Cart (Loading....) | Create Account
Close category search window
 

Integrating active, passive and EMI-filter functions in power electronics systems:a case study of some technologies

Sign In

Cookies must be enabled to login.After enabling cookies , please use refresh or reload or ctrl+f5 on the browser for the login options.

Formats Non-Member Member
$31 $13
Learn how you can qualify for the best price for this item!
Become an IEEE Member or Subscribe to
IEEE Xplore for exclusive pricing!
close button

puzzle piece

IEEE membership options for an individual and IEEE Xplore subscriptions for an organization offer the most affordable access to essential journal articles, conference papers, standards, eBooks, and eLearning courses.

Learn more about:

IEEE membership

IEEE Xplore subscriptions

6 Author(s)
van Wyk, J.D. ; Bradley Dept. of Electr. & Comput. Eng., State Univ., Blacksburg, VA, USA ; Lee, F.C. ; Zhenxian Liang ; Chen, R.
more authors

Assemblies of power semiconductor switches and their associated drive circuits are at present available in modules. Upward into the multi-kilowatt range, mixed mode module construction is used. This incorporates monolithic, hybrid, surface mount, and wirebond technology. However, a close examination of the applications in motor drives and power supplies indicates that there has been no dramatic volume reduction of the subsystem. The power semiconductor modules have shrunk the power switching part of the converter, but the bulk of the subsystem volume still comprises the associated control, sensing, electromagnetic power passives (inductors, transformers, capacitors) and interconnects. This paper addresses the improvement of power processing technology through advanced integration of power electronics. The goal of a subsystem in a module necessitates this advanced integration, incorporating active switching stages, electromagnetic interference (EMI) filters, and electromagnetic power passives into modules by integration technology. The central philosophy of the technology development research in the National Science Foundation Engineering Research Center for Power Electronic Systems is to advance the state of the art by providing the concept of integrated power electronics modules (IPEMs) for all these functions. The technology underpinning such an IPEM approach is discussed.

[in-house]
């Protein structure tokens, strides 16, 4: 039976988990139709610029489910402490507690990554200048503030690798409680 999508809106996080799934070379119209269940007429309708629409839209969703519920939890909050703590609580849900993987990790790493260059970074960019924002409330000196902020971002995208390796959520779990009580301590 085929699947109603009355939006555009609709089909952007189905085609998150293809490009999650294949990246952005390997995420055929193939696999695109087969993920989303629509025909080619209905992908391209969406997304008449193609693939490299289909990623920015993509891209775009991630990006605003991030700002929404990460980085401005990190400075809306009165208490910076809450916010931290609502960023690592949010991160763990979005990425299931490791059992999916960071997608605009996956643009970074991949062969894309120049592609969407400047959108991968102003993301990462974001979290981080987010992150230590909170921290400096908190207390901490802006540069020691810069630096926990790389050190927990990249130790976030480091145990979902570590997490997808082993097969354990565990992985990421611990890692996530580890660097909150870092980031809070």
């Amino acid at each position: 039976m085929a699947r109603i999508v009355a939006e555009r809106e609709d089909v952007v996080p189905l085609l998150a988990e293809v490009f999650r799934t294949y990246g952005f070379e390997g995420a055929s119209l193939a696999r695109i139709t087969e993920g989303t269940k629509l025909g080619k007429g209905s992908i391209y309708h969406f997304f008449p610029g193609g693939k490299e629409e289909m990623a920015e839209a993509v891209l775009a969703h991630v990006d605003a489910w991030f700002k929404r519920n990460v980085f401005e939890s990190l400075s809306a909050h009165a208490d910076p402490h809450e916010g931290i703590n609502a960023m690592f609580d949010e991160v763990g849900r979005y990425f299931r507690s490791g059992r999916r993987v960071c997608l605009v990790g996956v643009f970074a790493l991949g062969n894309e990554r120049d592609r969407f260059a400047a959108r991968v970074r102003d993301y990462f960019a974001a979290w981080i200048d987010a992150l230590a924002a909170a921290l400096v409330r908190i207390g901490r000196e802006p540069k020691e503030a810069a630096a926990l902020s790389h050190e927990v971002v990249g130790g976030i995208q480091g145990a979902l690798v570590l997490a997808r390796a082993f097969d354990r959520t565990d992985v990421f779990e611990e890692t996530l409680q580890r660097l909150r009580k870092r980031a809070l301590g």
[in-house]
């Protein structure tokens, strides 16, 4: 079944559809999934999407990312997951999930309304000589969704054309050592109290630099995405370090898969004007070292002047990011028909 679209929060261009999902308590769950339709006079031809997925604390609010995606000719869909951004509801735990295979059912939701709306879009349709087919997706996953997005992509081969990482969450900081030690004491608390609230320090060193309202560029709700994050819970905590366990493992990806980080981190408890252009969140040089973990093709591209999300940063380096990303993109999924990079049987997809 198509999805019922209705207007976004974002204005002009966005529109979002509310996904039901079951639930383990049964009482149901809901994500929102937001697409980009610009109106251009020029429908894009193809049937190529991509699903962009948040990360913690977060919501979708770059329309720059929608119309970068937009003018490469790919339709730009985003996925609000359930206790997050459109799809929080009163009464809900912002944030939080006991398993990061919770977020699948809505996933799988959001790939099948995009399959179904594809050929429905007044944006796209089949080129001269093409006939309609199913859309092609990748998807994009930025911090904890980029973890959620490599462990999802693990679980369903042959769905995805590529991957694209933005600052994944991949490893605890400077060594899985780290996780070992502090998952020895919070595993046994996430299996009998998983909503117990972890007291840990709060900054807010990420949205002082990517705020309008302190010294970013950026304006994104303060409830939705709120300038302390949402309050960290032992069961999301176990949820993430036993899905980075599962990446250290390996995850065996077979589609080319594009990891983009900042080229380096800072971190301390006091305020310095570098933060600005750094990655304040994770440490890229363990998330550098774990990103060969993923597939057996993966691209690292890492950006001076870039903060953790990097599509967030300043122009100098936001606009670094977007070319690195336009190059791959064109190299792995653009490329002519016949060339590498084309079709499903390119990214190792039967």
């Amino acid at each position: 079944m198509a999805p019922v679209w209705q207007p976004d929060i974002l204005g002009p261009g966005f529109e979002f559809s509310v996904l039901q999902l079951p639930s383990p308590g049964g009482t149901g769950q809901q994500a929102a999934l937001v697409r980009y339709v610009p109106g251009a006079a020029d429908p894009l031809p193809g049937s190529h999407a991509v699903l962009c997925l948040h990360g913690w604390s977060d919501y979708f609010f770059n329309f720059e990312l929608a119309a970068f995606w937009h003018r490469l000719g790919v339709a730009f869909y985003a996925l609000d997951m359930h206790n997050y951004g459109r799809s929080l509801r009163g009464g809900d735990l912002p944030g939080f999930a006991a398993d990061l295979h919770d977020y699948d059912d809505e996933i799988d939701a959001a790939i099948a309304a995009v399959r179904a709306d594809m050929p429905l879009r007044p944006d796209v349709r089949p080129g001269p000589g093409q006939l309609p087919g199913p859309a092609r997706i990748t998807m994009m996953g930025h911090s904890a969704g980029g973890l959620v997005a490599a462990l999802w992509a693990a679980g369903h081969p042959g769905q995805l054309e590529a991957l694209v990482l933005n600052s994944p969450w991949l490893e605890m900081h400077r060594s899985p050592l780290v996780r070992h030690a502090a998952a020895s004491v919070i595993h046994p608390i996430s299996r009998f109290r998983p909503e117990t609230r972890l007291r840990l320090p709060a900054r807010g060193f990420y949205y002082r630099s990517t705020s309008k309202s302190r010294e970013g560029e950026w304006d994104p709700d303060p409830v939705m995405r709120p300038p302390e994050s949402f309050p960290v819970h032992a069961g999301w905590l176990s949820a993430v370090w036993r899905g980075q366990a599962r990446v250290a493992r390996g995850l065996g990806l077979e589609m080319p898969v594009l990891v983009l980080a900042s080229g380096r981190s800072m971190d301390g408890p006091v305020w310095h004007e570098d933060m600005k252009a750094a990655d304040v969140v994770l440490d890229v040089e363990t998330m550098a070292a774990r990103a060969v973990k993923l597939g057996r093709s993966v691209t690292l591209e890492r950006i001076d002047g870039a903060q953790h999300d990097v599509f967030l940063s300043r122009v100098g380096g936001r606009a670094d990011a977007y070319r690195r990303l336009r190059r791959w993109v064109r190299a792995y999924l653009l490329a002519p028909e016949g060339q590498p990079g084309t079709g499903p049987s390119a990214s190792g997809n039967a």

Published in:

Power Electronics, IEEE Transactions on  (Volume:20 ,  Issue: 3 )

Date of Publication:

May 2005

Need Help?


IEEE Advancing Technology for Humanity About IEEE Xplore | Contact | Help | Terms of Use | Nondiscrimination Policy | Site Map | Privacy & Opting Out of Cookies

A not-for-profit organization, IEEE is the world's largest professional association for the advancement of technology.
© Copyright 2014 IEEE - All rights reserved. Use of this web site signifies your agreement to the terms and conditions.